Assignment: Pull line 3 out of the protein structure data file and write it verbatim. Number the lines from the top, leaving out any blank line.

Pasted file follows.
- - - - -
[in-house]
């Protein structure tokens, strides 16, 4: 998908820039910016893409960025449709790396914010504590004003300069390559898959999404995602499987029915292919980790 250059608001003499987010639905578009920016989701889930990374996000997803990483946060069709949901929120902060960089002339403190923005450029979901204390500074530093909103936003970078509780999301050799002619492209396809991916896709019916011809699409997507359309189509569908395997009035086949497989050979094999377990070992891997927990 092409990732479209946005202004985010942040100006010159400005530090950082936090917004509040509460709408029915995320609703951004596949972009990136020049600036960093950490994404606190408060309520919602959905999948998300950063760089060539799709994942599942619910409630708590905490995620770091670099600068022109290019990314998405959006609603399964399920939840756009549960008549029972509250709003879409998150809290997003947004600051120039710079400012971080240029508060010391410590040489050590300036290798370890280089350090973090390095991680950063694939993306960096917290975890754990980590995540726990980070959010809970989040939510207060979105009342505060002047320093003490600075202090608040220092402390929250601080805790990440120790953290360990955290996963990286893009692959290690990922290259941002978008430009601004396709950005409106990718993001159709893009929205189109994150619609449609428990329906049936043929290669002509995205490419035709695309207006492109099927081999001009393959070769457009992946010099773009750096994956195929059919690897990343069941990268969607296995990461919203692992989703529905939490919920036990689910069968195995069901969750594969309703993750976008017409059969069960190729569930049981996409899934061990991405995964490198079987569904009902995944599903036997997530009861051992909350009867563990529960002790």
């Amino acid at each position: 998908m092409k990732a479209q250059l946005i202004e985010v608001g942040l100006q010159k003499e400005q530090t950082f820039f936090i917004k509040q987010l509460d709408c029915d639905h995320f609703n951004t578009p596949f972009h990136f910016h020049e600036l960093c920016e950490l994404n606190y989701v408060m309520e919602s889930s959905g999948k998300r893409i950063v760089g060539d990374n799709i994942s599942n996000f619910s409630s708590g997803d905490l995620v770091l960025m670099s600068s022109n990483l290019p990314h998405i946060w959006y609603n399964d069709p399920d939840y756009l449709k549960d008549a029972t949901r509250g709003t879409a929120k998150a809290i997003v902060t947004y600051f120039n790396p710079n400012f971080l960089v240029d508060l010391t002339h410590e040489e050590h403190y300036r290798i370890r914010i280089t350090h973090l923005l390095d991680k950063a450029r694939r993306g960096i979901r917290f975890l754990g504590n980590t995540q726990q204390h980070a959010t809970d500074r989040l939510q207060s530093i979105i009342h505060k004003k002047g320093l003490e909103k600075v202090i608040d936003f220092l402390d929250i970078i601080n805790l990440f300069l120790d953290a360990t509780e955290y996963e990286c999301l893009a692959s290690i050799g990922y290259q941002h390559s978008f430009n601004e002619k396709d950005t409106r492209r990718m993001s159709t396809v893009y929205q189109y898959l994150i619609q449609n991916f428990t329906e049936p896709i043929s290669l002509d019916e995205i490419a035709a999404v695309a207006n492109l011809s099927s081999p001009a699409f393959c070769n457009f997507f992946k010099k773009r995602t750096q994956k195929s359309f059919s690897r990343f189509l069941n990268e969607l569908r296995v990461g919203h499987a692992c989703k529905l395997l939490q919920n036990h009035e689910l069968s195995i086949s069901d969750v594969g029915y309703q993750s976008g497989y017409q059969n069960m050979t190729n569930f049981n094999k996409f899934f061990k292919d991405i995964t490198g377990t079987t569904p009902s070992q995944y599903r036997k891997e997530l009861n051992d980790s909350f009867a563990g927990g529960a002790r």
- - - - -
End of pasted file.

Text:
């Amino acid at each position: 998908m092409k990732a479209q250059l946005i202004e985010v608001g942040l100006q010159k003499e400005q530090t950082f820039f936090i917004k509040q987010l509460d709408c029915d639905h995320f609703n951004t578009p596949f972009h990136f910016h020049e600036l960093c920016e950490l994404n606190y989701v408060m309520e919602s889930s959905g999948k998300r893409i950063v760089g060539d990374n799709i994942s599942n996000f619910s409630s708590g997803d905490l995620v770091l960025m670099s600068s022109n990483l290019p990314h998405i946060w959006y609603n399964d069709p399920d939840y756009l449709k549960d008549a029972t949901r509250g709003t879409a929120k998150a809290i997003v902060t947004y600051f120039n790396p710079n400012f971080l960089v240029d508060l010391t002339h410590e040489e050590h403190y300036r290798i370890r914010i280089t350090h973090l923005l390095d991680k950063a450029r694939r993306g960096i979901r917290f975890l754990g504590n980590t995540q726990q204390h980070a959010t809970d500074r989040l939510q207060s530093i979105i009342h505060k004003k002047g320093l003490e909103k600075v202090i608040d936003f220092l402390d929250i970078i601080n805790l990440f300069l120790d953290a360990t509780e955290y996963e990286c999301l893009a692959s290690i050799g990922y290259q941002h390559s978008f430009n601004e002619k396709d950005t409106r492209r990718m993001s159709t396809v893009y929205q189109y898959l994150i619609q449609n991916f428990t329906e049936p896709i043929s290669l002509d019916e995205i490419a035709a999404v695309a207006n492109l011809s099927s081999p001009a699409f393959c070769n457009f997507f992946k010099k773009r995602t750096q994956k195929s359309f059919s690897r990343f189509l069941n990268e969607l569908r296995v990461g919203h499987a692992c989703k529905l395997l939490q919920n036990h009035e689910l069968s195995i086949s069901d969750v594969g029915y309703q993750s976008g497989y017409q059969n069960m050979t190729n569930f049981n094999k996409f899934f061990k292919d991405i995964t490198g377990t079987t569904p009902s070992q995944y599903r036997k891997e997530l009861n051992d980790s909350f009867a563990g927990g529960a002790r």